Keyhaven Marshes

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Keyhaven Marshes

Keyhaven Marshes

The Hampshire Wildlife Trust's Reserve on the west Solent is situated between Hurst Shingle Spit in the west and Lymington River to the east. This Reserve extends to over 2,000 acres of saltings and mudflats thus forming a major part of the Hurst Castle/Lymington River Estuary Site of Special Scientific Interest. The intertidal area of the Reserve is complemented by the addition of botanically-rich sections of Hurst Shingle Spit. The marshes to the east of the Lymington River became a Local Nature Reserve in 1995. They are managed by the Trust in partnership with South Hampshire Wildfowlers Association under a lease from New Forest District Council. Other traditional uses of the intertidal areas such as non-commercial bait digging and the collection of gulls eggs are permitted under a series of licences and leases.
The saltmarshes and mudflats, together with the associated shingle ridges, support nationally and internationally important numbers of birds. During the breeding season the most numerous is the Black-headed Gull with up to 7,000 pairs regularly nesting on the Reserve. Several species of Tern also breed here, including Little, Common and Sandwich Terns. Among breeding waders the most conspicuous are Oystercatcher, Ringer Plover and Redshank.

A wide variety of birds visit during both spring and autumn migrations and in the winter months. The mudflats, teeming with diverse mud-dwelling organisms, provide rich feeding areas for many wetland species. In spring these include waders and other waterfowl en route from wintering quarters in Europe and Africa to breeding grounds in Scandinavia and Siberia.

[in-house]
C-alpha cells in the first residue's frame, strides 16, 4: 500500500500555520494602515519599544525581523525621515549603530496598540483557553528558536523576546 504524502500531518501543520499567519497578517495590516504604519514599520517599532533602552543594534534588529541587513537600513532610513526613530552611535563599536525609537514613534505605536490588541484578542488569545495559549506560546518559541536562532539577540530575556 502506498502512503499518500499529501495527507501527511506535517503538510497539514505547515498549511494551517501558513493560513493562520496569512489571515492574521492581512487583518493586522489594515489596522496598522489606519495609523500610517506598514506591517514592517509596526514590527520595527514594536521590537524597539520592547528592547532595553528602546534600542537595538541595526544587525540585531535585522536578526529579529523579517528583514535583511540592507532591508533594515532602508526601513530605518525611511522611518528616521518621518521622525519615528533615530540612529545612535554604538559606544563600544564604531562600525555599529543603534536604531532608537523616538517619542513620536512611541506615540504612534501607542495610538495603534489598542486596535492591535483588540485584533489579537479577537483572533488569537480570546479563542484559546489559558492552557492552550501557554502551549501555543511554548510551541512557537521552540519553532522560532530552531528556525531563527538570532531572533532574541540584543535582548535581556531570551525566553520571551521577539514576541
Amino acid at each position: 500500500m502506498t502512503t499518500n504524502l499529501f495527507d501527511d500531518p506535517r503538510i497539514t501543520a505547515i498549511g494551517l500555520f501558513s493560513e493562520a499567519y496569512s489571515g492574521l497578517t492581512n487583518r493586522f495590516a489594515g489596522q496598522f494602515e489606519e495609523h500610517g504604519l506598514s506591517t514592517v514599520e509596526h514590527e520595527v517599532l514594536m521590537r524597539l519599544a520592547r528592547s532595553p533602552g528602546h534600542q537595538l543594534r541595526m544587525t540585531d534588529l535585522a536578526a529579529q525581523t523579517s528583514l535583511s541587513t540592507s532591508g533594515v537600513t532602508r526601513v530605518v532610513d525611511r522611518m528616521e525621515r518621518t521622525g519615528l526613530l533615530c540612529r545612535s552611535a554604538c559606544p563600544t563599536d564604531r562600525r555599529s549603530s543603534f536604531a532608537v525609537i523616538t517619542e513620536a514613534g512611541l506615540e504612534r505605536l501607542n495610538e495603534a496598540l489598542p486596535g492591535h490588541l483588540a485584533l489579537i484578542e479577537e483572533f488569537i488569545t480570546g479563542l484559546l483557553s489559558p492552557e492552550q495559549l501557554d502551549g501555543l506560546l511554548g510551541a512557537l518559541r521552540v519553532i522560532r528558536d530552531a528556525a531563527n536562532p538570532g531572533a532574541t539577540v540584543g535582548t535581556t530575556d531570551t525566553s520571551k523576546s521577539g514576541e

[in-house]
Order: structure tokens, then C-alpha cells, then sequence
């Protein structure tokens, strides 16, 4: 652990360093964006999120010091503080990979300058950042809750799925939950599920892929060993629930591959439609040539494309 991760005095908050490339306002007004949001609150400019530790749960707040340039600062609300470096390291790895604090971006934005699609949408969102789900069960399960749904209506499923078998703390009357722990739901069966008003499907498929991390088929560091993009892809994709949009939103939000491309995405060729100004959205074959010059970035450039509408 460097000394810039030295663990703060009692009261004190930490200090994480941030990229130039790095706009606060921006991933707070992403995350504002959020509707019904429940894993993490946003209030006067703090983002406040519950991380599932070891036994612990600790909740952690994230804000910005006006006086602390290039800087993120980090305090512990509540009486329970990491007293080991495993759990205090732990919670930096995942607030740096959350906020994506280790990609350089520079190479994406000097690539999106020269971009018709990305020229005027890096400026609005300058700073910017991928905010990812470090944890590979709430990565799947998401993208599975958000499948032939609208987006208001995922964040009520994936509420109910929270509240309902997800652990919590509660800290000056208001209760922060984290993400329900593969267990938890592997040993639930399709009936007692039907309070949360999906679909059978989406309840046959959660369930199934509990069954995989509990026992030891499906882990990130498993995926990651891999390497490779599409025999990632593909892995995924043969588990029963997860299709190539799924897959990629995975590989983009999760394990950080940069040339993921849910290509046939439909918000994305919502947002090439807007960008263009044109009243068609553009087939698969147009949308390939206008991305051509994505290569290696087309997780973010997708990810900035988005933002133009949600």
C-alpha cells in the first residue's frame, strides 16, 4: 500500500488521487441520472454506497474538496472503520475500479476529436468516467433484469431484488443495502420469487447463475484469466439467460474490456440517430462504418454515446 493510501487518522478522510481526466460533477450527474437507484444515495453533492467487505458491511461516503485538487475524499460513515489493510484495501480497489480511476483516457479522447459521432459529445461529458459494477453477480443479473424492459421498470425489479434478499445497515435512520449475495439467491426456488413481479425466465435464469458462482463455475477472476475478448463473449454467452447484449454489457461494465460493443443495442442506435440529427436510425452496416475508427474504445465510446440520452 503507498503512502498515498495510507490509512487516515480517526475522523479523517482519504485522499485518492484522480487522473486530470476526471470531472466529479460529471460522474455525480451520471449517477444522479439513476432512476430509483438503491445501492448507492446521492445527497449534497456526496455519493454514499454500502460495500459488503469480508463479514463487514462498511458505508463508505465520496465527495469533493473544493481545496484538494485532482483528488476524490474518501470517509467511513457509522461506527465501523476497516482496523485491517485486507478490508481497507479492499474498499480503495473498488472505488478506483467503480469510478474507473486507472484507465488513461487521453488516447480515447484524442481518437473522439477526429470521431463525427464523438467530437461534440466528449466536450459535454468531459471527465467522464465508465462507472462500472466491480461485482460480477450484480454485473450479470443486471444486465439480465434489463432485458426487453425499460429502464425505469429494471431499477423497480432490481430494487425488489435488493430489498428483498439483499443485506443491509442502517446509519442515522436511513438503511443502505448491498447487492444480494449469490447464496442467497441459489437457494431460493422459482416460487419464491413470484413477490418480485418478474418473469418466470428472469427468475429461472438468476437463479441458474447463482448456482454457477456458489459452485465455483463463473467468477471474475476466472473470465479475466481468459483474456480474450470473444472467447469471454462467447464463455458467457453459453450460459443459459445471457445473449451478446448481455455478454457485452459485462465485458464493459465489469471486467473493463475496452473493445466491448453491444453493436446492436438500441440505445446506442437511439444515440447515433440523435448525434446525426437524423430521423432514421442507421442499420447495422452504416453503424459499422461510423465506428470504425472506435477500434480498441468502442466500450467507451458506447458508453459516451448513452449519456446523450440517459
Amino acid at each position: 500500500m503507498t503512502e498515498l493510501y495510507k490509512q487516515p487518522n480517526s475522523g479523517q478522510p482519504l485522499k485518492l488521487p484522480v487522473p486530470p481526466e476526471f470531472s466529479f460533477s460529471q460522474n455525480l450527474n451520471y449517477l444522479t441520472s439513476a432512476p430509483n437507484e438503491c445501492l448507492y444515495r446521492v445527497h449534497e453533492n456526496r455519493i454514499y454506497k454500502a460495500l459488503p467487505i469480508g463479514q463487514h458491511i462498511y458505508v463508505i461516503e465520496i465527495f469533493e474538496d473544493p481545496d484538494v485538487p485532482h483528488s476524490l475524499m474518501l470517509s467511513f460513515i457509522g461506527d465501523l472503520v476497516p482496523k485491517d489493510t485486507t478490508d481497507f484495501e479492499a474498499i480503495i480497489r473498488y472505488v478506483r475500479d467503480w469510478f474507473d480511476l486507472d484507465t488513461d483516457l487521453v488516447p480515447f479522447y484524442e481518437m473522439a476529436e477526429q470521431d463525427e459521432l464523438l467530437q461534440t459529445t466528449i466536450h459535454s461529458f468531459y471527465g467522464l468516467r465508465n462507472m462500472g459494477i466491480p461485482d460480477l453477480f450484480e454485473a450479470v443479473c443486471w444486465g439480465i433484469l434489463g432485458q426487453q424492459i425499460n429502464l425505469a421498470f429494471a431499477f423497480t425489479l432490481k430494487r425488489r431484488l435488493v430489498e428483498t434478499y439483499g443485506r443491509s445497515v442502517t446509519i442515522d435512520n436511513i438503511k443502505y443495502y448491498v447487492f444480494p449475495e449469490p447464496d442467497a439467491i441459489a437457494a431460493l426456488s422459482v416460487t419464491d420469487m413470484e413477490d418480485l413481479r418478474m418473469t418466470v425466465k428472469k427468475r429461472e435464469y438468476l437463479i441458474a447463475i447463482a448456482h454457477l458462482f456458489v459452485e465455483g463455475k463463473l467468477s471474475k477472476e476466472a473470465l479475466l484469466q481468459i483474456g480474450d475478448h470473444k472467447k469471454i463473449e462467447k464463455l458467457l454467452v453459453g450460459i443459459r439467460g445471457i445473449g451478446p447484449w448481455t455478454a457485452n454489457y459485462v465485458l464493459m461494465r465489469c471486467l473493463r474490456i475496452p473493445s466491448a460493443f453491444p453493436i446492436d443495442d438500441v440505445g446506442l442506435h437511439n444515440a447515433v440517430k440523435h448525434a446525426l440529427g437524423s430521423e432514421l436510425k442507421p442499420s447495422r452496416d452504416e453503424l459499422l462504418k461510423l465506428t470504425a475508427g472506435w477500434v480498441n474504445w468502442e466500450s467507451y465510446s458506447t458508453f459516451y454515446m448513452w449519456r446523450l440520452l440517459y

Late June and early July heralds the beginning of the return migration, this reverse journey continuing until October. In winter the Reserve is of international important for Brent Geese with an average of over 3,000 visiting each year. There are also significant numbers of waders such as Dunlin, Grey Plover and Black-tailed Godwits.
The marsh lagoons lying inside the seawalls may at first glance appear to be uninteresting. However, they form a nationally important habitat for a number of uncommon salt and brackish water creatures. Foremost among these are the Starlet Sea-anemone and the small shrimp-like Gammarus insensibilis. These two species are confined to only a very few sites in Great Britain and are protected internationally.

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Where to Watch Birds in Dorset, Hampshire and the Isle of Wight Where to Watch Birds in Dorset, Hampshire and the Isle of Wight
A revised and expanded edition of this useful guide for any birdwatcher in the counties of Dorset, Hampshire and the Isle of Wight. All significant birdwatching areas in the region are analyzed, providing all the information necessary to make the most of each trip, whatever the time of year.

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